Jets Shoot Down Crippled B-29 in China Sea
This story provided courtesy of
HQ.TWENTIETH AF, Okinawa. A flight of F-80 jet-propelled fighter-interceptor aircraft shot down a B-29 aircraft of the 31st Photo Reconnaissance Squadron 15 miles out in the China Sea at sunset Friday night after a 12-man crew had bailed out over Kadena Air Base in a tense drama witnessed by hundreds of spectators.
THE B-29 had been practicing GCA approaches, After a pass over the field in which the gear had been let down, the gear jammed as it was being retracted. All efforts to fully lower or retract the gear failed. Operations officers in the Kadena tower noted that the gear was fouled in such a way that any attempt to land the aircraft would result in a major accident and serious if not fatal injuries to many of the crew aboard.
The decision was made to have the crew abandon the aircraft and for the pilot to put the plane on automatic pilot, head it out to sea, and then jump.
ORDERS WERE also issued to the Headquarters 51st Fighter Interceptor Wing to assemble fighters to destroy the disabled plane. Five F-80 jets took off immediately and were soon in contact.
Meanwhile, the flight surgeon, together with his assistants, fanned out on the flight line to be ready to assist any crewman in the event of injury on landing. A helicopter of the 2nd Air Rescue Squadron also hovered about to spot any man who might drift too far after bail-out.
THIS ACTIVITY, together with the low flying B-29 which was obviously in trouble, made airmen engaged in softball and other after-supper games, abandon their play and rush to points of vantage.
At 7:35 p.m. the plane made its first bail-out run over the airfield and four jumped from the escape hatches. A second pass was made five minutes later and four more men jumped. Three chutes opened almost immediately but the fourth seemed to be in trouble. Hearts seemed to stop beating as all eyes watched the body gather speed and come closer to the runway. Suddenly, when it seemed almost too late, the silk was seen to billow and the man landed safely.
HE WAS SGT. Arley Russell of Richmond, Va. who had made a combat jump during the war. When asked what had happened, Russell nonchalantly replied, "Nothing. I was just trying to get my feet together so I wouldn't lose my new boots."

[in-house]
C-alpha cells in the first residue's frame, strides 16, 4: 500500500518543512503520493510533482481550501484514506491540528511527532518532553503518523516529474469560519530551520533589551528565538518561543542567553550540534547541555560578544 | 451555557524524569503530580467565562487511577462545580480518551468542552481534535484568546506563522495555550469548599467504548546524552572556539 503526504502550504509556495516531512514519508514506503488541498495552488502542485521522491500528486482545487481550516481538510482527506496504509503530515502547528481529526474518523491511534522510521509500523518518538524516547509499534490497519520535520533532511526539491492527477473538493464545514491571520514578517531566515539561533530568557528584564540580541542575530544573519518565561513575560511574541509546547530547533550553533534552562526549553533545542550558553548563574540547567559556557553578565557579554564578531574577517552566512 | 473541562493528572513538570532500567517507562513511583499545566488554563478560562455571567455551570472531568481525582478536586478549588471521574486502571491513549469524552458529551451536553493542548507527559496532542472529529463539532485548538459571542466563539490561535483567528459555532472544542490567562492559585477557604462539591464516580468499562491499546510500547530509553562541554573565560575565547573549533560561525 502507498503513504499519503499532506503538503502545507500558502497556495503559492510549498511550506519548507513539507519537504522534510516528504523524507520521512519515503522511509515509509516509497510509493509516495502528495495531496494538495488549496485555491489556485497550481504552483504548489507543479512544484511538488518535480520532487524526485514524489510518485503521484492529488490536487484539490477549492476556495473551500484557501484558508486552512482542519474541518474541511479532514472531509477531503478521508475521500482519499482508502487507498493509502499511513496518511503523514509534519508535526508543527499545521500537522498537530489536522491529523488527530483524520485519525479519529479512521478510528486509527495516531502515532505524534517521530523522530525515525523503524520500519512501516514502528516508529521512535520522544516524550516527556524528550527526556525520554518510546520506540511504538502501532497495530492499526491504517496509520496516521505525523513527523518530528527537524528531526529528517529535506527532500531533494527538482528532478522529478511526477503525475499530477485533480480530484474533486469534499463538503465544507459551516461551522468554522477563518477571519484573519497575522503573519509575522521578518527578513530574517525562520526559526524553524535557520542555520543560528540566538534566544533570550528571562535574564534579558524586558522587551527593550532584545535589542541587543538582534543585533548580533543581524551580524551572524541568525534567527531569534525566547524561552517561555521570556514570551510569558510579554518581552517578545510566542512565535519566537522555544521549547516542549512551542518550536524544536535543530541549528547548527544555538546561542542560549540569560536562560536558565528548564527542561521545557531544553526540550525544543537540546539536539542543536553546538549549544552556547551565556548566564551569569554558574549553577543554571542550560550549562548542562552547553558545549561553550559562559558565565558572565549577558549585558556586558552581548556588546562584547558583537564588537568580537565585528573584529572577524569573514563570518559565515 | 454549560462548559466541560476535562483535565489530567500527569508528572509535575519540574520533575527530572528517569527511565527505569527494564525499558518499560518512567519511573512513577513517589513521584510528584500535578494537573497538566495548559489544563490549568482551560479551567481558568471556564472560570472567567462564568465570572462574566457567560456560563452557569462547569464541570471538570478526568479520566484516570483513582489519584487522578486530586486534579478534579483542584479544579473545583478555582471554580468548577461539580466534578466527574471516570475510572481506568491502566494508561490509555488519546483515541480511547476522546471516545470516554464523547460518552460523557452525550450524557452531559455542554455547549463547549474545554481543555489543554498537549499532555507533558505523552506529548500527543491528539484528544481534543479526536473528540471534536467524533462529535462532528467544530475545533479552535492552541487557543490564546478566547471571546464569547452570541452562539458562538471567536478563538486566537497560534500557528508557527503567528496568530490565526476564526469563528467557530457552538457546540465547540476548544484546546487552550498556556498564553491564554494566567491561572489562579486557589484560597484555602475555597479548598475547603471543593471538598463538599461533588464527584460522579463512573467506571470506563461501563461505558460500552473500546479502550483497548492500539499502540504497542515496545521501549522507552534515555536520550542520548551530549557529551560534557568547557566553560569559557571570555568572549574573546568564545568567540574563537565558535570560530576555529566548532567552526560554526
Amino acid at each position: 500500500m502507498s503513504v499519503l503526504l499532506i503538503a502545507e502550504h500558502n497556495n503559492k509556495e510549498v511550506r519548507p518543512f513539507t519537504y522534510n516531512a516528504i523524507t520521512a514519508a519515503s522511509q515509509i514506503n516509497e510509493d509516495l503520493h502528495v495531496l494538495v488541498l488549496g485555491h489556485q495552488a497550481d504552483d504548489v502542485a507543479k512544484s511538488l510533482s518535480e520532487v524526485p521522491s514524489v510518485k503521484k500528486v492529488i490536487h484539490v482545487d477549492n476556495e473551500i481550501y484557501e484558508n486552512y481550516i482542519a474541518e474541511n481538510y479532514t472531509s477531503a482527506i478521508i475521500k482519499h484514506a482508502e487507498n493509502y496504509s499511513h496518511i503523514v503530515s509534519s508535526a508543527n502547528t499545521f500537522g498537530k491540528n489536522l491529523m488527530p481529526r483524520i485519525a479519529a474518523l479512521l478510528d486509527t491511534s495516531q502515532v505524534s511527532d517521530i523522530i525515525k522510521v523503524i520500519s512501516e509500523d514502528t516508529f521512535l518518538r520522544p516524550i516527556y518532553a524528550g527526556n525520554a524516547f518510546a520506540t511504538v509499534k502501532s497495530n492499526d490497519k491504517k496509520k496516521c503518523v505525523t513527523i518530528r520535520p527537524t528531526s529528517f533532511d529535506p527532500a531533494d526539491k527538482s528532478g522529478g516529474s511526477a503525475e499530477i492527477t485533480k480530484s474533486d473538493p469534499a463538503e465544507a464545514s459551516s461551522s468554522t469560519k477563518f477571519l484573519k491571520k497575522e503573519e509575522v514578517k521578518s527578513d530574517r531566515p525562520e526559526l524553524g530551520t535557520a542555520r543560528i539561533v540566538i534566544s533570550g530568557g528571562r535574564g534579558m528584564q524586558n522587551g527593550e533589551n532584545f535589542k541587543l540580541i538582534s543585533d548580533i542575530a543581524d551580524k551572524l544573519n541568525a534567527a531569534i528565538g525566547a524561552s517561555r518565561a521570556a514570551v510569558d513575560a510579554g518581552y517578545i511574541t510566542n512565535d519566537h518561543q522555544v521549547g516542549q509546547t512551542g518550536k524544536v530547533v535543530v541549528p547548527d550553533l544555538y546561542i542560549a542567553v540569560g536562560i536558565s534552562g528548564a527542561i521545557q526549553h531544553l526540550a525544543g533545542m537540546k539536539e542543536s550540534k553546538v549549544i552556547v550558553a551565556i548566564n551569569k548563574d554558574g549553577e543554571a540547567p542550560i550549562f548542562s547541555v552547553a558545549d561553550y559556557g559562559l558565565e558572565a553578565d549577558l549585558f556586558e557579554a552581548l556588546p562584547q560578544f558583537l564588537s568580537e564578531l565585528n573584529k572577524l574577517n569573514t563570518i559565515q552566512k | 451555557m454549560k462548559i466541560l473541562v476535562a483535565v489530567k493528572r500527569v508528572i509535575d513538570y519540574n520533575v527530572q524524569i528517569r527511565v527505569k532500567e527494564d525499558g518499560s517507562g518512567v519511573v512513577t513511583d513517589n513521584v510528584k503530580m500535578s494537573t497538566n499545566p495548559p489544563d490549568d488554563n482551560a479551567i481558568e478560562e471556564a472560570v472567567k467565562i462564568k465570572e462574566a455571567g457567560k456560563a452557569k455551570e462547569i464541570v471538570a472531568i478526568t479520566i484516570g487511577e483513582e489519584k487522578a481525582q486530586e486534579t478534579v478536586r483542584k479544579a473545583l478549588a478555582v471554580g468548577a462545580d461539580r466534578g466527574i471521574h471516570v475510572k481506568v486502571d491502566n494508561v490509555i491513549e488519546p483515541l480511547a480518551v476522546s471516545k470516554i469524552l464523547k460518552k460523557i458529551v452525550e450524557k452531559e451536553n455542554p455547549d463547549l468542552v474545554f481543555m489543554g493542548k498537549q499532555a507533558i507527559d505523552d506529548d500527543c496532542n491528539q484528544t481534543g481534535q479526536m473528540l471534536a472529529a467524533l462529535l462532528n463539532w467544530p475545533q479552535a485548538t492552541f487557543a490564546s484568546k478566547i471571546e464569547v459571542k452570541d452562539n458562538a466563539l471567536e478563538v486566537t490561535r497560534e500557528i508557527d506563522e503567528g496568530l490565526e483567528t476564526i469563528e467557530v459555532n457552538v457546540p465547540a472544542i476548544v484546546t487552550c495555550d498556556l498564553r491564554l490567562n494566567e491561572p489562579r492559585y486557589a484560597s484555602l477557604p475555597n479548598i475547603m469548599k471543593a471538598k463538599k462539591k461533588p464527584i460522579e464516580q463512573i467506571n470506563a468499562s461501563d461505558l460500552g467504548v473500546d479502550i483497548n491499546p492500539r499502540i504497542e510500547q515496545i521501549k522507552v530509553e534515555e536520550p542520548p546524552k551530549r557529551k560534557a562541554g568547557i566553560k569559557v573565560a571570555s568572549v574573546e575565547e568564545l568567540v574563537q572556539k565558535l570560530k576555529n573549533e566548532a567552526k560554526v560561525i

Lt. William W. Kastilahn, pilot, and two men then bailed out and at 8:04 Lt. Wesley F. Butler, aircraft commander, of Tulsa, Okla., sent the plane on its course out to sea and bailed out. Eleven minutes later the F-80s watched the bullet-ridden airplane explode in the sea, spreading debris for a hundred yards in all directions.
The plane, which was affectionately know as the "The Heap" was a 1942 model and the oldest in point of service on Okinawa.
TWO MEN WERE injured. Sgt Paul V. White of Dallas, Texas, suffered a compound leg fracture when he landed on the runway and Lieutenant Kastilahn had a laceration of the ear and a possible injury to his ankle.
All men were members of the 31st Photo Reconnaissance Squadron. Their names and home towns are as follows:
1st Lt. Wesley F. Butler, Tulsa, Okla. 1st Lt. William Kastilahn, Chicago, Ill.; 1st Lt. Howard G. Glover, Harrison, Ark.; 1st Lt. Theodore Stern, New York, N.Y.; M/Sgt. James S. Jones, Little Rock Ark.; T/Sgt. Jack R. Nichols, Fort Worth, Texas; S/Sgt. Howard L. Carroll, Sumner, Iowa; S/Sgt. Harold R. Rhodes, Lexington, Texas; Sgt. Arley Russell, Richmond Va.; Sgt Paul White, Dallas, Texas; Cpl. Curtis C. Franks, Bunkie, La.; Cpl. Wayland Mayo, Washington, N.C
Editor's notes from Bill Welch.
RB-29 Aircraft 42-0903. "The Heap"
Paul White ended up losing his leg after developing gangrene.
When I arrived on Okinawa after a seventeen day voyage in the bowels of a Liberty Ship, I was assigned to the 31st Reconnaissance Squadron (Photo) based at Kadena Air Base. My duty assignment was as a camera repair technician, maintaining the aerial cameras used in the planes of our squadron.
Across the flight line ramp from the Quonset hut housing Camera Repair, sat an RB-29. It had no propellers or engines. The empty engine nacelles stared, like four black eyes, out at the world. When I asked a ground crewman about it, he said, "Shhhh. That's our newest secret weapon. It's a jet B-29." Yeah sure!
One day I walked over to look at the forlorn airplane without engines. I noticed that just ahead of the scanners blisters there were wrinkles in the aluminum skin of the fuselage. And when I walked back across the ramp, I turned and took one more look. The horizontal stabilizer did not match up with the wings! It was several degrees off horizontal. When I looked closely, I could see that the vertical stabilizer and rudder was also a couple degrees out of kilter. I was very curious about this cockeyed airplane and asked several people until I finally found a crew-chief who had been on Oki for a while. "Yeah," he said. "About a year or so ago, they were jacking it up to work on a landing gear, and someone goofed. It actually twisted the fuselage out of whack. Nobody thought it would fly like that so the engines were cannibalized for other planes."
I thought no more about the plane, it was just a permanent landmark on the ramp. Over the next several months I tried, and finally succeeded, in cross-training as an aerial-photographer-gunner. I had been trained as a photographer, photo lab technician, and camera repair technician. Since getting out of school nearly a year earlier, I had worked in camera repair at Forbes Air Force Base, in Topeka Kansas, before going to Okinawa. My NCIOC in the 31st was SSgt Tom DeHaven, and with his help I was finally put on flying status and began OJT (on-the-job-training). I already knew aerial camera operation thoroughly but had to learn the in-flight procedures, plus learning a lot about the B-29. To be a qualified scanner-gunner I did a lot of flying that had nothing to do with photography, including firing the fifty-caliber guns at an air-to-ground range on an island off shore.